Partnership is very important. I have worked with Facilities, Food and Beverage, IT support and even with the higher management for various activities. It is very important to have internal partners across the business, as CSR is a very small team and comprised of mostly employee volunteers. Moreover, many of the volunteer projects we do need additional teams’ support. For example, In the last SAP Family Day, we had a lot left over food, which is usual for many large events. I coordinated with a non-profit that works with the slums in Bangalore. The left-over good food was transferred by the organization to another part of the city and they were able to feed more than 500 people. This was a very successful initiative we worked on alongside our food and beverage team.

The good news is, many of those teams (i.e. facilities, FnB, etc.) come back and ask, “What’s Next?” ☺

Did you ever hit any roadblocks when trying to implement any of your sustainability solutions?

Yes, quite a few. Sometimes it is very difficult to explain to the execution partners the benefits which sustainable operations can bring [to you, your community, your business]. And moreover, it is always about thinking about the external world than worrying about your own cocoon. But our Facilities team and food and beverage team are very cooperative in the executions once they are convinced of the benefits.

Why is volunteering at work important? Important to you?

Volunteering for a social cause is much more than just investing 2-3 hours for an event. Sometimes it is a life-changing experience. If you haven’t volunteered, you are missing out!

Volunteering has helped me build contacts and partnerships to help execute projects that are very close to my heart. I meet people from various lines of businesses and different business entities which otherwise would not have been possible. It gives me a sense pride and satisfaction. When I lead a social responsibility project, I get to make new friends and support my community. What more can I expect?! Volunteering has made me a more confident person and a better leader. My time management and project management skills have improved a lot. At the end, I can say I have become a better person.

Earth Day is right around the corner. What advice do you have for employees who want to volunteer or take action to help their office space become more environmentally sustainable?

All employees can take responsibility to make their work place more sustainable.  Here are a few ideas:

  • Although we have reusable cups and glasses, washing them again takes water. One can just have a 1 litre bottle for water. It is also good for your health to have enough water at your desk and not just have 200ml of water in a glass. In other words, BYOB (bring your own bottle).

  • Control the amount of food waste. We know that many of our fellow humans in not so privileged places who don’t even get two meals a day. Food waste contributes to landfills, energy usage, water waste, and land deterioration. What is wasted, try to compost.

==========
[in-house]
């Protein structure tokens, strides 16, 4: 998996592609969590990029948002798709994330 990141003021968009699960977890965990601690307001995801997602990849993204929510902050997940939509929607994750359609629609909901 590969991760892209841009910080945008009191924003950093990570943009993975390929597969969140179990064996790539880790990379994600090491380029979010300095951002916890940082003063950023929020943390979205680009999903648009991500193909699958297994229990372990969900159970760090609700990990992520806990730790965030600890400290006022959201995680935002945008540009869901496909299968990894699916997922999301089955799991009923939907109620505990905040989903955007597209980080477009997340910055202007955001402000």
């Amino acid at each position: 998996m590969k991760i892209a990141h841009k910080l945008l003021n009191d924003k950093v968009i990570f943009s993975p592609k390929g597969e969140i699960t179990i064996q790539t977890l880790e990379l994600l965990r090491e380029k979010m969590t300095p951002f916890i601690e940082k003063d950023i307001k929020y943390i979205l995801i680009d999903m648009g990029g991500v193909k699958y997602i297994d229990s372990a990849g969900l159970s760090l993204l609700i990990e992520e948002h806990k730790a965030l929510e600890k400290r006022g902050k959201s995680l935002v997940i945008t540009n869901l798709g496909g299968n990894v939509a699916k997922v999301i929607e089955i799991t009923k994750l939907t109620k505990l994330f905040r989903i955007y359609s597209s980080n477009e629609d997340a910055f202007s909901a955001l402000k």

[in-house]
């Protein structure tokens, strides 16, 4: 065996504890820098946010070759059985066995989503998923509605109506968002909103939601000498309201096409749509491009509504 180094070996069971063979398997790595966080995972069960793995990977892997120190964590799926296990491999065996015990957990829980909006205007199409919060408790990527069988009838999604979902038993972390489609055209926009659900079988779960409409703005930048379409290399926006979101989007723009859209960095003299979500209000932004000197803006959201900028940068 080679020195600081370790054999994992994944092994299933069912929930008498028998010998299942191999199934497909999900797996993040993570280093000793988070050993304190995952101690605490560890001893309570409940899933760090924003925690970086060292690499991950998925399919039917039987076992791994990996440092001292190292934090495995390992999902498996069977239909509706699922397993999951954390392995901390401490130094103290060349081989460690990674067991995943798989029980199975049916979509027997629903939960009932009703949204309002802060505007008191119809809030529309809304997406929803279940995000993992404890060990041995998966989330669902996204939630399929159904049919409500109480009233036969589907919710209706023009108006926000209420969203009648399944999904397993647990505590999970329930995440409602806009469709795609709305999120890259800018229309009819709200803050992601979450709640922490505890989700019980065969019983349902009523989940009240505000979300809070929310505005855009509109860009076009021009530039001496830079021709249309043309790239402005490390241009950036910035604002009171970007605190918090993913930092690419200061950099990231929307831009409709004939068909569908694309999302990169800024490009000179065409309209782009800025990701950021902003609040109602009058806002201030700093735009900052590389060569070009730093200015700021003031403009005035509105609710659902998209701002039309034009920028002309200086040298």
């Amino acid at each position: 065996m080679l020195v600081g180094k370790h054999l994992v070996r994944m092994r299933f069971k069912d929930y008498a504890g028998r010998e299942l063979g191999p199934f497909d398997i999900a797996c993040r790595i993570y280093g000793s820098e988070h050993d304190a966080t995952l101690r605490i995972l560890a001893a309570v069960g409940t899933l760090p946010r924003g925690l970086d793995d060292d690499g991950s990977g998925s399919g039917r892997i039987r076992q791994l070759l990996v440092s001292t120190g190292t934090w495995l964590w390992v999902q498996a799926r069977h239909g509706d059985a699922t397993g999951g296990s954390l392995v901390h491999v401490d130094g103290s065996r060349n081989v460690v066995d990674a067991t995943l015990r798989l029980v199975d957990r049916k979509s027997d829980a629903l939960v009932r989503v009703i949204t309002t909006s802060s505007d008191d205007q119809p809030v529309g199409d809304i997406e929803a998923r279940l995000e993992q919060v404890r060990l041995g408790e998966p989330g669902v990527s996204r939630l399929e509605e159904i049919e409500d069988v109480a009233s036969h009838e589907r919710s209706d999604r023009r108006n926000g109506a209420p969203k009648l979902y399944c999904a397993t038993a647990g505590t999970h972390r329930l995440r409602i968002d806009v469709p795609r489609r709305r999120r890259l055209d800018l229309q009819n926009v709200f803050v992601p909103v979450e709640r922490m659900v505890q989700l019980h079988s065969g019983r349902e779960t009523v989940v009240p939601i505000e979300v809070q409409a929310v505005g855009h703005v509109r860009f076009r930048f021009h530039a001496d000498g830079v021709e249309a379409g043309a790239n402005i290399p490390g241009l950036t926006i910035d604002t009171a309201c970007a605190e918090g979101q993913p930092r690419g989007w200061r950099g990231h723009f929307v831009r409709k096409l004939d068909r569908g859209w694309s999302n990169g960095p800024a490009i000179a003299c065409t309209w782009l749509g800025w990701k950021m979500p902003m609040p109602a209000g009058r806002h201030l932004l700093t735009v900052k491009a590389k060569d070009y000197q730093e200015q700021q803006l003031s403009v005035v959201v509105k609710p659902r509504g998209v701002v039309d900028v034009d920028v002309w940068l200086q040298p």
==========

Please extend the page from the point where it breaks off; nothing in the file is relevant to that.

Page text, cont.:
• Use the water judiciously. We should not waste water unnecessarily.

  • Watch the number of tissues or paper towels you use. Each paper tissue or towel goes through a huge cycle which is again a burden on the environment. Try using a hand dryer instead.

  • Car Pool – Many of our employees do it. This definitely helps the traffic situation and reduces carbon emissions.

  • Save energy by switching off your computer monitors once you leave work. If you are the last one on your floor, be sure to switch off the lights.

In closing

After getting to know Sudhansu, I continue to ask myself where does he get the time and energy to do all of these things in one day in addition to his regular job and spending time with his family? I’ve come to learn a few things.

  • While he may spark the initial idea, he never does a project alone. Together with SAP volunteers and staff, they take small steps every day to protect the world that sustains us.

  • SAP empowers employees to take action on projects that matter to them. Whether it’s environmentally sustainability or quality education and workforce readiness, we have the infrastructure in place to support your volunteer efforts.

  • While I may not be able to start a corporate composting or solar energy program, I have the power to make small changes in my own life. If we all make small changes to support our planet, the ripple effect might just create the changes needed to achieve the UN Global Goals by 2030.

Thank you Sudhansu and all of the SAP India volunteers for everything that you do every day! You are the ones who are making the world run better and improving people's lives - and inspiring others to do the same.


Share your personal sustainability commitment on social media along with our UN Global Goals web book and tag #sap4good by Earth Day, and help SAP reach its goal to plant 5,000 trees.